By BRAD KEITH
DECATUR (September 22, 2017) — Someone thought it would be in Decatur’s best interest to set up its Sepember 22 date with Stephenville as homecoming night.
Why not? The Eagles had turned a major corner at the same time the once mighty Stephenville program was beginning to crumble, right?
Not so fast.
Stephenville continued its row of statement wins with it’s loudest and most concise deliverance yet in a 41-20 victory over Dcatur (2-2), and the game wasn’t that close.
All the anticipation was for this big shootout between high-octane offenses, but it quickly turned into a proving ground for the Yellow Jacket defense, which has passed test after test thus far, and has no time to rest on its laurels with another difficult exam next week in the form of unbeaten Graham and its 53.5 points per game average. Kickoff in Gaham on Friday, September 29, is set for 7:30 p.m.
But the Jackets have relished these weekly exams, and the results show why.
It’s fun to be part of an offensive explosion for 536 yards, 332 of them coming from running back Krece Nowak, including 204 rushing yards behind an offensive line that has simply mauled its opponents more and more as each game has gone on, and more and more with each passing week.
And it’s fun to be part of a new-look defense that continues to silence more of its critics each week, this time producing four turnovers – three fumble recoveries and a Cody Storrs interception – and three four-down stands while holding Decatur to 339 total yards, almost 100 below it’s average. It’s the fourth straight week a Stephenville opponent was held under 20 points until the bulk of the starting defenders were resting on the sidelines.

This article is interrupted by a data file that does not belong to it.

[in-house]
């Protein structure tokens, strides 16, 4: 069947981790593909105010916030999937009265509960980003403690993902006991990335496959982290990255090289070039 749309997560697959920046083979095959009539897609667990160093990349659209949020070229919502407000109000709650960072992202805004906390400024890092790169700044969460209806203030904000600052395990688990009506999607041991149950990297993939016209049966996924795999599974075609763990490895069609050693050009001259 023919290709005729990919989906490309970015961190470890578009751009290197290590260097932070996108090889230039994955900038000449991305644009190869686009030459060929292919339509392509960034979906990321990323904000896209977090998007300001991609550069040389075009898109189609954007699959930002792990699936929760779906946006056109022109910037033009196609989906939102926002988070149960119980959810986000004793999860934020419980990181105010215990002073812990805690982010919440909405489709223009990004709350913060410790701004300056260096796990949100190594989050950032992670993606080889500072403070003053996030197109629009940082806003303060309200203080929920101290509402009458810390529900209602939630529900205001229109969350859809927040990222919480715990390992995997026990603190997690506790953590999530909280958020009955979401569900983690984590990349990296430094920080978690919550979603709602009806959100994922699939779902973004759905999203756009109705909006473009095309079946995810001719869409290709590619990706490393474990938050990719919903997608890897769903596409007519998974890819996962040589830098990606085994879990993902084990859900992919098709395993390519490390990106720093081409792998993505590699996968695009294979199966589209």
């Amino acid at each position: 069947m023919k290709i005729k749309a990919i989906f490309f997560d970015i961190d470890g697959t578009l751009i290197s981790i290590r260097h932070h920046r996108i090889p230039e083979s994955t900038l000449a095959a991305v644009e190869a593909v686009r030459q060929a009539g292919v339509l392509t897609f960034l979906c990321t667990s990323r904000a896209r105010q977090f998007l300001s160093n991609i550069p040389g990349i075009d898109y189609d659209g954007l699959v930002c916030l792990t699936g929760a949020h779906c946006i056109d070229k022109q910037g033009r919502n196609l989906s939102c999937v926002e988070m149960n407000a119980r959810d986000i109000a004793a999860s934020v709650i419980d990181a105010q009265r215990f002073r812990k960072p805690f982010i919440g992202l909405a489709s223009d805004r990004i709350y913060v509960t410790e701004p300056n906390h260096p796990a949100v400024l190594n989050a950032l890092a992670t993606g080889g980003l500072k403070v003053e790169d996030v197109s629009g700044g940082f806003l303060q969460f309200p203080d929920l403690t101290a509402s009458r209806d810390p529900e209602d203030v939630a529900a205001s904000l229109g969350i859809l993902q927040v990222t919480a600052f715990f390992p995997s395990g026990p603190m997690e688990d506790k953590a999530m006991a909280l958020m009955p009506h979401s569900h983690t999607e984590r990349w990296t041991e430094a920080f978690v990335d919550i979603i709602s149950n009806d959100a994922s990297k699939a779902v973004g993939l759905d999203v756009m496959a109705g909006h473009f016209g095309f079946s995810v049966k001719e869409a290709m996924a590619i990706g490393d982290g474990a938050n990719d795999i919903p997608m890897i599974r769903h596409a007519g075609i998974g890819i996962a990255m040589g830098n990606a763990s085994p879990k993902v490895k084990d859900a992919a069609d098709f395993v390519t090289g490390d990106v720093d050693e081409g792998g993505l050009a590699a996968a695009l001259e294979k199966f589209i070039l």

It’s even fun to be on a special teams when a blocked punt for a touchdown by Jonathan Gutierrez got it all started.
Basically, right now, being a Stephenville Yellow Jacket is just fun, something head coach Greg Winder must be relieved to finally experience after going 7-15 his first two seasons in charge after 10 successful years – in two stints – as offensive coordinator for the storied program.
“It’s a great victory. The kids came out here and played hard offensively and they played hard defensively, and they’re just fun to watch,” said Winder, before narrowing his thoughts from the general performance of his team to that of its defense. “They fly around, they tackle hard, they cause turnovers, that’s just good football, and when you can get them doing those things, you can have the type of fun we’ve had these first few weeks.”
It’s also fun being physical, when you’re the one with the physical offensive and defensive lines pushing around your opponents. Winder agreed Friday’s bout was the most physical yet for this Stephenville club.
“It was definitely physical on both sides, but I think a little more on our side, and that’s the way we play,” Winder said. “When we get this physical the people coming to play us are going to try and get physical, too, or at least they better.”
Decatur, like Everman, Springtown and Cleburne before the Eagles, couldn’t match that level of physicality, and the more Stephenville applied it, the wider the margin grew.